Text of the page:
Value of St. Gaudens $20 Gold (1907-1933)

The design for the $20 Saint-Gaudens double eagle gold coin (struck from 1907 through 1933) originated with the MCMVII High Relief design created through the cooperation of President Theodore Roosevelt and noted sculptor Augustus Saint-Gaudens in a program unprecedented in the history of American coinage. One day in 1904 Roosevelt visited the Smithsonian Institution, where, under glass, he viewed specimens of ancient Greek coinage and was inspired to improve the aesthetic appeal of United States coins. In 1905, the New Hampshire sculptor St. Gaudens was given a commission of $5,000 by Roosevelt to redesign the entire American coinage from the cent to the double eagle. This was done without the advice or consent of the Treasury Department or the Mint, from where new designs traditionally originated. Saint-Gaudens was given free license to come up with ideas.

The production of the double eagle represented quite a struggle, but when the 1907 High Relief double eagles were released into circulation in December 1907, they were widely publicized, highly acclaimed, and a mad scramble ensued to acquire them. All of this was very fortunate for the numismatic community, for probably somewhere around 5,000 to 6,000 or so survive today, most in varying degrees of Mint State, although relatively few in Gem preservation. After the limited mintage of 1907 High Relief coins was completed, Barber took charge, flattened the design, removed the Roman numerals, and made some other artistic changes. The revised design was used to strike additional double eagles dated 1907 as well as coins dated 1908 made at both the Philadelphia and Denver mints. In the latter year the motto IN GOD WE TRUST was added to the reverse of the double eagle and additional pieces were struck. The With Motto design would be used on this denomination through its discontinuation in 1933.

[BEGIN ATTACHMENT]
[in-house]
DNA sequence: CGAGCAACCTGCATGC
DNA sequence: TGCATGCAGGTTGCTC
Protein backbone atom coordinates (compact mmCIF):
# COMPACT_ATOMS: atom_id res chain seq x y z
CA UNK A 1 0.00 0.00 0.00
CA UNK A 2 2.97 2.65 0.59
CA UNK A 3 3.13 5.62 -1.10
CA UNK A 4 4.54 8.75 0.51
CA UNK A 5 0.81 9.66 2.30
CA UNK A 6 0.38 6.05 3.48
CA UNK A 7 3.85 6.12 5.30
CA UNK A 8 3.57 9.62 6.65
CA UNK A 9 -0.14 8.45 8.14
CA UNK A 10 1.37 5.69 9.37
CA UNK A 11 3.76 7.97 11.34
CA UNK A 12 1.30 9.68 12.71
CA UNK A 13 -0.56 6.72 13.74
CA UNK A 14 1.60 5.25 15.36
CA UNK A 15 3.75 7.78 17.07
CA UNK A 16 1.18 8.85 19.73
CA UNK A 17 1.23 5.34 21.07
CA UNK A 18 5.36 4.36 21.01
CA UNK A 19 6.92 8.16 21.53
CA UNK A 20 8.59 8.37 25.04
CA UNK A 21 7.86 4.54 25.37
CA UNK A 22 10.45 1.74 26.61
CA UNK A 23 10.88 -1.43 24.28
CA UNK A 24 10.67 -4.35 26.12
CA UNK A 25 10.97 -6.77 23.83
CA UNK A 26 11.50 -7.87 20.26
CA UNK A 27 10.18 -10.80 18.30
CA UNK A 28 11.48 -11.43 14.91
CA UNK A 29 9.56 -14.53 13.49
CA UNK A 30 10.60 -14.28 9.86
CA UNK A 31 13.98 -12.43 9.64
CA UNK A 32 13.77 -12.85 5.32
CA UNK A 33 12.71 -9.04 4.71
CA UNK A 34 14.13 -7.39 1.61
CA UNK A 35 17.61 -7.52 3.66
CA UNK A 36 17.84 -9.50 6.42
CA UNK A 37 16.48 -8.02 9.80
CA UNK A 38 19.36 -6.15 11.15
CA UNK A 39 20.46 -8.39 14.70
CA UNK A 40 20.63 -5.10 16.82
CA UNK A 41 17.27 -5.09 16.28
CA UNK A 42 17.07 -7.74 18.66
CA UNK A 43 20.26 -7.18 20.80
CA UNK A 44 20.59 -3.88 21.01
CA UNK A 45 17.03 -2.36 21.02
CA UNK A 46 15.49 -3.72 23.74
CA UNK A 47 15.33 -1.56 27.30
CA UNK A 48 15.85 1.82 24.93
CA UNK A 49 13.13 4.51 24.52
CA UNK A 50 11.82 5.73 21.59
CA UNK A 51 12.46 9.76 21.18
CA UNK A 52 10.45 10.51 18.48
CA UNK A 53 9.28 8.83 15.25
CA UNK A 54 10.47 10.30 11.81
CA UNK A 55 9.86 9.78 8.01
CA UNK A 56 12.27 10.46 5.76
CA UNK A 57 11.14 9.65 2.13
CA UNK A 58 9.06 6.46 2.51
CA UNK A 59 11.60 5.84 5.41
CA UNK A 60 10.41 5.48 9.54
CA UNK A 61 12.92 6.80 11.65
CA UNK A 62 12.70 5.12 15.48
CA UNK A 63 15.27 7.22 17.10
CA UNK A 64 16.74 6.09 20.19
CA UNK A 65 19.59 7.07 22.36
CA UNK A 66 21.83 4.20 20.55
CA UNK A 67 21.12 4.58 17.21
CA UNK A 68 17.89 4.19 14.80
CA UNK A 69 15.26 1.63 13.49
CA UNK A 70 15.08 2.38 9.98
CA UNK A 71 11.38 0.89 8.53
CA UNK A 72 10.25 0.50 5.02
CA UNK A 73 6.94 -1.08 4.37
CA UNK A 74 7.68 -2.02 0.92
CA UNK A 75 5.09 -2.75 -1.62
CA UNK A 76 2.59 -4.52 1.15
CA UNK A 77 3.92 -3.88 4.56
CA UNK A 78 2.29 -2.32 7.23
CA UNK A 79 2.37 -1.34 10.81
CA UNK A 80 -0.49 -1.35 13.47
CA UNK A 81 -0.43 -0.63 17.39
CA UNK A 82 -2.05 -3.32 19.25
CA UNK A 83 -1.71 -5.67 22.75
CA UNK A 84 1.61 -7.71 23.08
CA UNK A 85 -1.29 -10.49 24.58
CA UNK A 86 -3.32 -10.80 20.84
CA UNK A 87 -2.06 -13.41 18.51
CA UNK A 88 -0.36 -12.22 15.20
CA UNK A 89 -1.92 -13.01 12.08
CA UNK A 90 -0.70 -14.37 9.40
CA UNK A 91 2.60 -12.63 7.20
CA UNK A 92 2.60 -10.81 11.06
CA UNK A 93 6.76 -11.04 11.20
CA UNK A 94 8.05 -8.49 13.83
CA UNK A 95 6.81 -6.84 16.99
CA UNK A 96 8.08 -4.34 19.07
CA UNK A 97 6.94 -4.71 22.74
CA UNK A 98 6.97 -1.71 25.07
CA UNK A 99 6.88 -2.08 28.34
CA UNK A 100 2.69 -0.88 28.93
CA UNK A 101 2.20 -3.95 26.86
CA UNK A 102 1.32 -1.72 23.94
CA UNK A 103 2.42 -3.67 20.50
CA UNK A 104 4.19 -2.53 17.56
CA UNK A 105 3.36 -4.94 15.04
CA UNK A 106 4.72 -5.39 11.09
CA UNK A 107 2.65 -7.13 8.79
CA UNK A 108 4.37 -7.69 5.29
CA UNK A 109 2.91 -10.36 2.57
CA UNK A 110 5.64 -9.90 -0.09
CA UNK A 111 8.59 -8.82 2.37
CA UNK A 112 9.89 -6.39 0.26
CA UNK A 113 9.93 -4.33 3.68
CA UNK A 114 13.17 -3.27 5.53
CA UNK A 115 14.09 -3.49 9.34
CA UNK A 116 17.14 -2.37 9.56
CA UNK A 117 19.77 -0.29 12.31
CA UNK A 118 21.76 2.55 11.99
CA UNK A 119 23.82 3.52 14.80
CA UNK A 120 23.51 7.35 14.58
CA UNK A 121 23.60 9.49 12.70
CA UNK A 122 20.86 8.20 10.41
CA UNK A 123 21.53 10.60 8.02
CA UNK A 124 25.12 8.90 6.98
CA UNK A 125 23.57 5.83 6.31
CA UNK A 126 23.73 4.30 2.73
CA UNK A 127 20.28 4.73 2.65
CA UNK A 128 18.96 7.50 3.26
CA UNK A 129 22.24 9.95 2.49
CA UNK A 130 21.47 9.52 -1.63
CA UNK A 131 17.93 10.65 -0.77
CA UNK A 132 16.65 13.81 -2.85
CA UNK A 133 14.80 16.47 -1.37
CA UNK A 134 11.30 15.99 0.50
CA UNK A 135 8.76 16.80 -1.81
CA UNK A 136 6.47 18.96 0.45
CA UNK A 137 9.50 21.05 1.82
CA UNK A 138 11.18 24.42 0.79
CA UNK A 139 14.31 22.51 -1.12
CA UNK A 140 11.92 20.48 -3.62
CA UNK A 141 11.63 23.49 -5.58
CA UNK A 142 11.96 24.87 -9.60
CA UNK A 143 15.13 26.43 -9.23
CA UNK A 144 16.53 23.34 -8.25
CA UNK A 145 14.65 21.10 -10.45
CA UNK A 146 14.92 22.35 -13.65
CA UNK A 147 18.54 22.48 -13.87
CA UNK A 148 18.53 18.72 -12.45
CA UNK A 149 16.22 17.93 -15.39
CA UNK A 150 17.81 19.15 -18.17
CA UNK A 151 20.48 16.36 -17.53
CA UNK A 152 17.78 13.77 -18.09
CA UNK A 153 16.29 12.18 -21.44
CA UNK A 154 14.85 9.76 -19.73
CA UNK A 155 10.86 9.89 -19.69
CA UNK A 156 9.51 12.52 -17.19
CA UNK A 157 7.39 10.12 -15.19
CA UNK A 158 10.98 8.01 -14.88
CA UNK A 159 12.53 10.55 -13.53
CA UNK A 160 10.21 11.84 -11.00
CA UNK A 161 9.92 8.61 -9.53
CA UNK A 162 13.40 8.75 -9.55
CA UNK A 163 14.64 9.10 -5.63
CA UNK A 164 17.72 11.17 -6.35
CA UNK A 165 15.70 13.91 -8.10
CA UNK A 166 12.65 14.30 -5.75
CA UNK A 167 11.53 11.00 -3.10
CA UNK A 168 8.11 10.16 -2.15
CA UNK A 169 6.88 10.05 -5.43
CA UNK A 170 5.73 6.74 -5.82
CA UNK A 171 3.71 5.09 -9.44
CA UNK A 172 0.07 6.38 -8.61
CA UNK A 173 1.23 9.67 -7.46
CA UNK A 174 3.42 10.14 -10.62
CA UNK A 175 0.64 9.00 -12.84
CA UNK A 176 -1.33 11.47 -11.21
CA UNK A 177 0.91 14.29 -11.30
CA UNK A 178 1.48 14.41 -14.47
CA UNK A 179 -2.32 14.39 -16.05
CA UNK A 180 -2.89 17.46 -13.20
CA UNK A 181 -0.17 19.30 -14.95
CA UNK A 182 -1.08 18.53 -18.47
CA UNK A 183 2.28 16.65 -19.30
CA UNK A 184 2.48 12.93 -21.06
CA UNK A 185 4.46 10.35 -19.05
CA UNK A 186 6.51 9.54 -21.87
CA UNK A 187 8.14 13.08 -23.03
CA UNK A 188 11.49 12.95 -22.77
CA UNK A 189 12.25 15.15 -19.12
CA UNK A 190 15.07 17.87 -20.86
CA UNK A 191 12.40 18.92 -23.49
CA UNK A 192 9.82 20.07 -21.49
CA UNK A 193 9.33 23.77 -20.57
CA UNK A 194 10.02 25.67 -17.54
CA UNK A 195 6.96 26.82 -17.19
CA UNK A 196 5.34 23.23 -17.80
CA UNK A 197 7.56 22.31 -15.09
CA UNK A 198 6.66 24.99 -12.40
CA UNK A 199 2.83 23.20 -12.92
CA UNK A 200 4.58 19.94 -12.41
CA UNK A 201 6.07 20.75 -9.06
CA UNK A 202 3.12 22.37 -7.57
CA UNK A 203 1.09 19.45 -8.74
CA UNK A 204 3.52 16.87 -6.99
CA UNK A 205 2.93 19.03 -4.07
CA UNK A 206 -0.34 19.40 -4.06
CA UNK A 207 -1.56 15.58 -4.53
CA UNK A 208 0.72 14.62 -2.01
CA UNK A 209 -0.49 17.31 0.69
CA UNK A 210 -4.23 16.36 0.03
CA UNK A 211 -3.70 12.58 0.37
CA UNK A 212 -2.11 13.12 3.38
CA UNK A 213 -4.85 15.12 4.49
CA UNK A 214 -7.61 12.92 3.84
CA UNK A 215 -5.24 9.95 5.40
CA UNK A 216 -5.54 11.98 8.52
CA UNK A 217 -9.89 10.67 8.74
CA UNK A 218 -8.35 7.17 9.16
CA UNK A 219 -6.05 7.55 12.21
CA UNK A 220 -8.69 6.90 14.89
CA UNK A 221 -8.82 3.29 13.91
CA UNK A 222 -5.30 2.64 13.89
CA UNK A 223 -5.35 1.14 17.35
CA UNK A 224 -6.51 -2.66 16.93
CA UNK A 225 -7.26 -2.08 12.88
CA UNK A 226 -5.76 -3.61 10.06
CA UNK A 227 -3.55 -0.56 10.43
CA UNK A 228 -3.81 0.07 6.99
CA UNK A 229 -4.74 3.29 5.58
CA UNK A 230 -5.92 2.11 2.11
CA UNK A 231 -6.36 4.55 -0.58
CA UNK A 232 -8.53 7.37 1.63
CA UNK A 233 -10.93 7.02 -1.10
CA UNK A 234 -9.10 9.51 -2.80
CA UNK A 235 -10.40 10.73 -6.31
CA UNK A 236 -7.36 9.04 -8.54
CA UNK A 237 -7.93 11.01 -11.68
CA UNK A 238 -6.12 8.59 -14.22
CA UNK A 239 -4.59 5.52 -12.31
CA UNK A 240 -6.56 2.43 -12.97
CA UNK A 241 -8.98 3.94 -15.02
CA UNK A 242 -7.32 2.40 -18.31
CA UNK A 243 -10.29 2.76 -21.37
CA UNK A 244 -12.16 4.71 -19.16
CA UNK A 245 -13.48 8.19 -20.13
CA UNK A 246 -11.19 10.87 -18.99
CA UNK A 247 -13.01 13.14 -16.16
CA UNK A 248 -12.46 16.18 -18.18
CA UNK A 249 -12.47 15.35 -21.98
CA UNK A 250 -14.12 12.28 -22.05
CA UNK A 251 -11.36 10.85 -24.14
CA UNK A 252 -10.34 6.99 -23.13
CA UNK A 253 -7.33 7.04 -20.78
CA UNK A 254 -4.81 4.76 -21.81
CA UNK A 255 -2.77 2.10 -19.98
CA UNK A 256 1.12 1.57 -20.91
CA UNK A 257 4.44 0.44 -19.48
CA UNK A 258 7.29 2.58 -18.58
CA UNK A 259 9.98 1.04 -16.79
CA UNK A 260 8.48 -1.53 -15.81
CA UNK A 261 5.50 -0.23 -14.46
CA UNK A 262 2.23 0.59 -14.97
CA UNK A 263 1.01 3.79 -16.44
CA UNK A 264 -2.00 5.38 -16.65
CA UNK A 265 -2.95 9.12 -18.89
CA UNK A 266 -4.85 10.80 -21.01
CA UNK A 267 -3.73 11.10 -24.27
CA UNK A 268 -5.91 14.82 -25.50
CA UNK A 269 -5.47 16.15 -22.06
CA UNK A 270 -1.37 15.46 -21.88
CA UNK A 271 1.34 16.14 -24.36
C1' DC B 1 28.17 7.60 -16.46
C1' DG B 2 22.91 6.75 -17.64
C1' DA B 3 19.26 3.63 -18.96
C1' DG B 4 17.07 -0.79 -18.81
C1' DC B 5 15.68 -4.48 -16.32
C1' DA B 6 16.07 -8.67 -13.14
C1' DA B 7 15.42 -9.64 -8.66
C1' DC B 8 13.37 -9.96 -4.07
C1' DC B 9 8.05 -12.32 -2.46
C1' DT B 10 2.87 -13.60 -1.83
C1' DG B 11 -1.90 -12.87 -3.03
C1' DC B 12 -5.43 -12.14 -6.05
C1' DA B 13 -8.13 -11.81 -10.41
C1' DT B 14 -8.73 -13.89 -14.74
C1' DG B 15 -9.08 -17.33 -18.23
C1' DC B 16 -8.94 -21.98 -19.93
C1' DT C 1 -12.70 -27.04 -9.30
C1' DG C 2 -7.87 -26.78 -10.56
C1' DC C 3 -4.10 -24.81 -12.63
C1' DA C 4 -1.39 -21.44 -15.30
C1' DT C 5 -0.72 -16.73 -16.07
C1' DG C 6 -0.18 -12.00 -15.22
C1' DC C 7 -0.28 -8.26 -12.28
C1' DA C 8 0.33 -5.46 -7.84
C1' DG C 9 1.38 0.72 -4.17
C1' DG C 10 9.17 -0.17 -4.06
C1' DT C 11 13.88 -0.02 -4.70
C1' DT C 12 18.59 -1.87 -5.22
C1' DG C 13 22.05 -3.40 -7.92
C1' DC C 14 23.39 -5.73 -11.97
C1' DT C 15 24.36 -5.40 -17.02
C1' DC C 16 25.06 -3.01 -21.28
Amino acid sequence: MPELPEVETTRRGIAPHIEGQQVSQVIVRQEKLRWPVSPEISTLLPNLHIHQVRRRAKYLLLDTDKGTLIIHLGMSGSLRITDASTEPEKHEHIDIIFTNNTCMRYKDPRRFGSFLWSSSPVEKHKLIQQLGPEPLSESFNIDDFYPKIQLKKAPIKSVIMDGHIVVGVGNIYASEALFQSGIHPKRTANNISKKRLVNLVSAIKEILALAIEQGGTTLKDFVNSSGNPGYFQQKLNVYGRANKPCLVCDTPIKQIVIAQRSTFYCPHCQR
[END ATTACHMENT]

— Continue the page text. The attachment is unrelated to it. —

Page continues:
The rarest $20 St. Gaudens gold coins are from 1933. The next rarest coins are from 1927-D. 1920-S, 1921, and 1930-S $20 gold coins are also very scarce. The next tier of rarity contains the 1907 high relief coins, 1927-S, 1929, 1931, and 1932. The D and S mint marks represent Denver and San Francisco. Non-marked coins are from Philadelphia. We are of course very interested in seeing your St. Gaudens coins and would like a chance to make an offer.  Send some photos to Info@Coins.com.  Our guide below has more information about specific coins.